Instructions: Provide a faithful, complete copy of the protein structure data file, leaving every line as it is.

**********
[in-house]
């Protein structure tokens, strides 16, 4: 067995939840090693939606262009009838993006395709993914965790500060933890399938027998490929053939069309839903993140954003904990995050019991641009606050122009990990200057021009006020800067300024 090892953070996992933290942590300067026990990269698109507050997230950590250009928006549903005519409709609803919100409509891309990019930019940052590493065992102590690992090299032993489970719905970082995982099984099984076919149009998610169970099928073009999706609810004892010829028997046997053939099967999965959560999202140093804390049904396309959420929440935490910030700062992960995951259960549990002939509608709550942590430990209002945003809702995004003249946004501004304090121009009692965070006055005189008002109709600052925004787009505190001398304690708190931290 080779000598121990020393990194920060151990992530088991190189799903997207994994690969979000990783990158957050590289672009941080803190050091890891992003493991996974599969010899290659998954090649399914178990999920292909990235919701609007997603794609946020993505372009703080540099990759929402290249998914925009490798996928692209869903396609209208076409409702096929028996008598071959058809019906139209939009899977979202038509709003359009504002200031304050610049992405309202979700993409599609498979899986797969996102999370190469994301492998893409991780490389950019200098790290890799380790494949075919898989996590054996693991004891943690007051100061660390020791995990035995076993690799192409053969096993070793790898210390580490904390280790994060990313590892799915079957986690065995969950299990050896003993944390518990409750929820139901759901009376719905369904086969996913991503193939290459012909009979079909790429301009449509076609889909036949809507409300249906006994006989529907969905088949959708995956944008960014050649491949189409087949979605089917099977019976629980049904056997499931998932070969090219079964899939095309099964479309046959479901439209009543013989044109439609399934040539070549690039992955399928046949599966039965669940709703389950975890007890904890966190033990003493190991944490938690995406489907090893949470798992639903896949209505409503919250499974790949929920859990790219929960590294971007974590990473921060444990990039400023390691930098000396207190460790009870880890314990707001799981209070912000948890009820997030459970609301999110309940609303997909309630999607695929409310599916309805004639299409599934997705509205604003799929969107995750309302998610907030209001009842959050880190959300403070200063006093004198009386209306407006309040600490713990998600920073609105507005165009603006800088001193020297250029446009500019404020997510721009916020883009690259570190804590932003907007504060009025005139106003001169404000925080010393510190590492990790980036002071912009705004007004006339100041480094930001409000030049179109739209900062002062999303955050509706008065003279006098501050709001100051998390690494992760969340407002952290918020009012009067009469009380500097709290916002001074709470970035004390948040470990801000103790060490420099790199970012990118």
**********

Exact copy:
[in-house]
């Protein structure tokens, strides 16, 4: 067995939840090693939606262009009838993006395709993914965790500060933890399938027998490929053939069309839903993140954003904990995050019991641009606050122009990990200057021009006020800067300024 090892953070996992933290942590300067026990990269698109507050997230950590250009928006549903005519409709609803919100409509891309990019930019940052590493065992102590690992090299032993489970719905970082995982099984099984076919149009998610169970099928073009999706609810004892010829028997046997053939099967999965959560999202140093804390049904396309959420929440935490910030700062992960995951259960549990002939509608709550942590430990209002945003809702995004003249946004501004304090121009009692965070006055005189008002109709600052925004787009505190001398304690708190931290 080779000598121990020393990194920060151990992530088991190189799903997207994994690969979000990783990158957050590289672009941080803190050091890891992003493991996974599969010899290659998954090649399914178990999920292909990235919701609007997603794609946020993505372009703080540099990759929402290249998914925009490798996928692209869903396609209208076409409702096929028996008598071959058809019906139209939009899977979202038509709003359009504002200031304050610049992405309202979700993409599609498979899986797969996102999370190469994301492998893409991780490389950019200098790290890799380790494949075919898989996590054996693991004891943690007051100061660390020791995990035995076993690799192409053969096993070793790898210390580490904390280790994060990313590892799915079957986690065995969950299990050896003993944390518990409750929820139901759901009376719905369904086969996913991503193939290459012909009979079909790429301009449509076609889909036949809507409300249906006994006989529907969905088949959708995956944008960014050649491949189409087949979605089917099977019976629980049904056997499931998932070969090219079964899939095309099964479309046959479901439209009543013989044109439609399934040539070549690039992955399928046949599966039965669940709703389950975890007890904890966190033990003493190991944490938690995406489907090893949470798992639903896949209505409503919250499974790949929920859990790219929960590294971007974590990473921060444990990039400023390691930098000396207190460790009870880890314990707001799981209070912000948890009820997030459970609301999110309940609303997909309630999607695929409310599916309805004639299409599934997705509205604003799929969107995750309302998610907030209001009842959050880190959300403070200063006093004198009386209306407006309040600490713990998600920073609105507005165009603006800088001193020297250029446009500019404020997510721009916020883009690259570190804590932003907007504060009025005139106003001169404000925080010393510190590492990790980036002071912009705004007004006339100041480094930001409000030049179109739209900062002062999303955050509706008065003279006098501050709001100051998390690494992760969340407002952290918020009012009067009469009380500097709290916002001074709470970035004390948040470990801000103790060490420099790199970012990118």